7. Resist the temptation to increase the State GRT rate. The New Mexico combined
    average state and local rate ranks as the 15th highest among all states (when compared to state and local combined sales tax rates). While this is already above average, the overall GRT taxable base is much broader than nearly every other state sales tax base. As a result, measures that take into consideration both the GRT rate and base rank the New Mexico consumption tax effort among the highest of any state. When considering state and local sales/gross receipts tax collections per capita, New Mexico ranks ninth highest. On sales/gross receipts tax breadth (the ratio of the sales tax base to personal income), New Mexico ranks third among the states. Given these factors, raising the GRT rate would be a major negative for equity and should not be considered.
  8. Continue to expand excise taxes to align with new goods and forms of services.
    The economy continues to evolve and has become more focused on what is referred to as the ‘sharing economy.’ To date, New Mexico has done a good job of modifying its tax structure to account for this activity. It will need to continue to do so to maintain revenue adequacy in the future.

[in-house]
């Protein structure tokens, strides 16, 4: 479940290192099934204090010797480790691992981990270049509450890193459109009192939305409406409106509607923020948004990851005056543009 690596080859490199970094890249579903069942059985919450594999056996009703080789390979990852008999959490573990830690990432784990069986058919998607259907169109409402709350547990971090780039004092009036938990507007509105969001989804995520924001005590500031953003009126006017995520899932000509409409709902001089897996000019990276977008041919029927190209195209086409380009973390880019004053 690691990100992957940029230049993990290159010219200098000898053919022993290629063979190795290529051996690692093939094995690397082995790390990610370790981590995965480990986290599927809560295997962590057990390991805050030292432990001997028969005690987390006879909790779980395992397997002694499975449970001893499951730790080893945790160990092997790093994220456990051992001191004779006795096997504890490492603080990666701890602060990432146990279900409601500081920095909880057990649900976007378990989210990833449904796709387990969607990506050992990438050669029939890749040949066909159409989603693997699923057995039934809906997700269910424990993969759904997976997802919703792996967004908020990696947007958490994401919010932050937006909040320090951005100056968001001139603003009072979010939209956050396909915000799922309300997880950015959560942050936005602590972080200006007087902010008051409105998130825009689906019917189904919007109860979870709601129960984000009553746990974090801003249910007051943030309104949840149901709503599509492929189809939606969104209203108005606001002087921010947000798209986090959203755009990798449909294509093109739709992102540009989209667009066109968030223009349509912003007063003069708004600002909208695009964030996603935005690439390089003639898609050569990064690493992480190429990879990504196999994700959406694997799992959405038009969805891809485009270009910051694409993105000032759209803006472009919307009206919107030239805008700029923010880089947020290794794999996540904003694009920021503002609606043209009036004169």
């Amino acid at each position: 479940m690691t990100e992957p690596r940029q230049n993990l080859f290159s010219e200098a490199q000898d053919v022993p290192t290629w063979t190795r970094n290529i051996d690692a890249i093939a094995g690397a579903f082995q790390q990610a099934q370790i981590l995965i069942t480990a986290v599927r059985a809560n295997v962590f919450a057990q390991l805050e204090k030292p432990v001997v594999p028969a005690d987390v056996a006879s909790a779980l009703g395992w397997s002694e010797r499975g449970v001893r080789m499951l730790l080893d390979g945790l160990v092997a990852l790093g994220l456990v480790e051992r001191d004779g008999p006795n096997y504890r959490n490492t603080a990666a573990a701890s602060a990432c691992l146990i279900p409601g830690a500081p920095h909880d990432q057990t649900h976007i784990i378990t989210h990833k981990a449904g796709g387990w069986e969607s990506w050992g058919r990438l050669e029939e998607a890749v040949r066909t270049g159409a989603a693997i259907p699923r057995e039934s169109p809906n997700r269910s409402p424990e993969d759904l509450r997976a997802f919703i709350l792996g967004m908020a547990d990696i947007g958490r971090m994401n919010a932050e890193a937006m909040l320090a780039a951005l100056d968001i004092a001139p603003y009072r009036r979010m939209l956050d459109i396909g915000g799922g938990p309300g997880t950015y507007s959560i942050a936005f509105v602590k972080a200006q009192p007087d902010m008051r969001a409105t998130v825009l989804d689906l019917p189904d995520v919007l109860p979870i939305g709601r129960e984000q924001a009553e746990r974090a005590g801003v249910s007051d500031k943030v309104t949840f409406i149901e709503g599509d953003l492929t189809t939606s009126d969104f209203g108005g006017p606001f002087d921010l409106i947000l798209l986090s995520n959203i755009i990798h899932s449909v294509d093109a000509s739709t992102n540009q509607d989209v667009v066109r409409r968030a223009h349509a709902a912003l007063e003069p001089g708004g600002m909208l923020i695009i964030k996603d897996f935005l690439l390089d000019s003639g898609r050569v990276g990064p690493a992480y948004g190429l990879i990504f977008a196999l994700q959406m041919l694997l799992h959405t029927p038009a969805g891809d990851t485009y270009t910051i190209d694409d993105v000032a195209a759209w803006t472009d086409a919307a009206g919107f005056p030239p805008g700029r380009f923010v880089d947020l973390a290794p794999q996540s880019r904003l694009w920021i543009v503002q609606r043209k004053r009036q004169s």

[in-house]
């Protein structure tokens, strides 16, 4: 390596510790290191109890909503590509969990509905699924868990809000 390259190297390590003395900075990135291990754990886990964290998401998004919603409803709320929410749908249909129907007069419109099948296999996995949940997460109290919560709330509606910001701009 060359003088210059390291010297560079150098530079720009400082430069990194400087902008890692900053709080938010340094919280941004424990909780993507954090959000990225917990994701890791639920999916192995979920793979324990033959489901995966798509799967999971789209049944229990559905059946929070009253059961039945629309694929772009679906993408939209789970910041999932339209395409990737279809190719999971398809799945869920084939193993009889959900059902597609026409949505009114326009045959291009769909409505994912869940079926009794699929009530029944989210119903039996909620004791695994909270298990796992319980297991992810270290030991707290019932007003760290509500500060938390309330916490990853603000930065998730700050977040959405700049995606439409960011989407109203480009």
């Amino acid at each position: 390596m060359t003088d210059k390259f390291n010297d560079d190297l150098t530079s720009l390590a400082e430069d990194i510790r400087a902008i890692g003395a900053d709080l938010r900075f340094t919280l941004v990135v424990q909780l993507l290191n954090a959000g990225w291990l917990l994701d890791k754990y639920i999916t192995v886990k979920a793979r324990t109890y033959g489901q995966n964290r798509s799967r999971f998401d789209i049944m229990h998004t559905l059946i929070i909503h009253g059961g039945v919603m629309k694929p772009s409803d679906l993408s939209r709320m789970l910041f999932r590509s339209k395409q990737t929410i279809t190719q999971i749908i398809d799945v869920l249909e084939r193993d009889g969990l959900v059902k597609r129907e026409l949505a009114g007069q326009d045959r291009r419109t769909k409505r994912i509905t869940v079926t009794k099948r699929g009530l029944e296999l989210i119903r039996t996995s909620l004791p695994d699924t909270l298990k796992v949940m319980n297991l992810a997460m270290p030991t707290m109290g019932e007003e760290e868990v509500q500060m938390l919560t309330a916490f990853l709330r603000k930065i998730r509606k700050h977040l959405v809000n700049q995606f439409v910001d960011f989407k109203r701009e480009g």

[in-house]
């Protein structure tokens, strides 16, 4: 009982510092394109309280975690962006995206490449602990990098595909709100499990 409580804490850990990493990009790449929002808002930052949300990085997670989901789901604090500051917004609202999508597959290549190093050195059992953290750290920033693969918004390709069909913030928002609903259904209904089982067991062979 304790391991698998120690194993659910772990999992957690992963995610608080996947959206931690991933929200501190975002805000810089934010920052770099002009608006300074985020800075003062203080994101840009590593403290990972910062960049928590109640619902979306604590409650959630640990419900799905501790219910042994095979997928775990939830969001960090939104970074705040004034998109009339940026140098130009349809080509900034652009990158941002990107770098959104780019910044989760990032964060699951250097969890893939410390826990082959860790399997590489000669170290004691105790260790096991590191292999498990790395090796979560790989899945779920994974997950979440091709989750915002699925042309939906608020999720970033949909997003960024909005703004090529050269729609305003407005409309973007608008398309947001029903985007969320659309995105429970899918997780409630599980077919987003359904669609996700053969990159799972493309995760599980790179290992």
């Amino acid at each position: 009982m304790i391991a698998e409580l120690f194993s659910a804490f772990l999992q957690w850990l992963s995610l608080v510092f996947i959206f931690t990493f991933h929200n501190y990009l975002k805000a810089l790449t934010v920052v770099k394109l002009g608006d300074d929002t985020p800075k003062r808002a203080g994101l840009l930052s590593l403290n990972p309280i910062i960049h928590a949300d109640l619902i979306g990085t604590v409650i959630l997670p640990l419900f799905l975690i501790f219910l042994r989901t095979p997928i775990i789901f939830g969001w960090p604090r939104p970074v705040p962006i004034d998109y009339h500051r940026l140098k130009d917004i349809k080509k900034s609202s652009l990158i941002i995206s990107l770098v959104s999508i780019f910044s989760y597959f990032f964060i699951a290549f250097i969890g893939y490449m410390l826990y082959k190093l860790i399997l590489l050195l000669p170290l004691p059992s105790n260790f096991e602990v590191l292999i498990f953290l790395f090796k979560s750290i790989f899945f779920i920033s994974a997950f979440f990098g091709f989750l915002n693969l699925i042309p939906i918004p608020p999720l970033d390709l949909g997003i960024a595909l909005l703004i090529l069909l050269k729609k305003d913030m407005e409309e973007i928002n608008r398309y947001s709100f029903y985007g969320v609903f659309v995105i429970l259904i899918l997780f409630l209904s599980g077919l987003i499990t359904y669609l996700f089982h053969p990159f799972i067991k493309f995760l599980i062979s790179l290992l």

9. Shift greater local funding responsibility to the property tax and away from the GRT. Nationally, the property tax is the predominant local tax revenue source, but in New Mexico, it is the GRT. This heightens some of the negative effects of this tax. While the State’s history and reluctance to use the property tax are understandable, there are mechanisms that can be put in place to reduce its negative effects. Broadening the overall tax base would help improve tax adequacy and reduce volatility.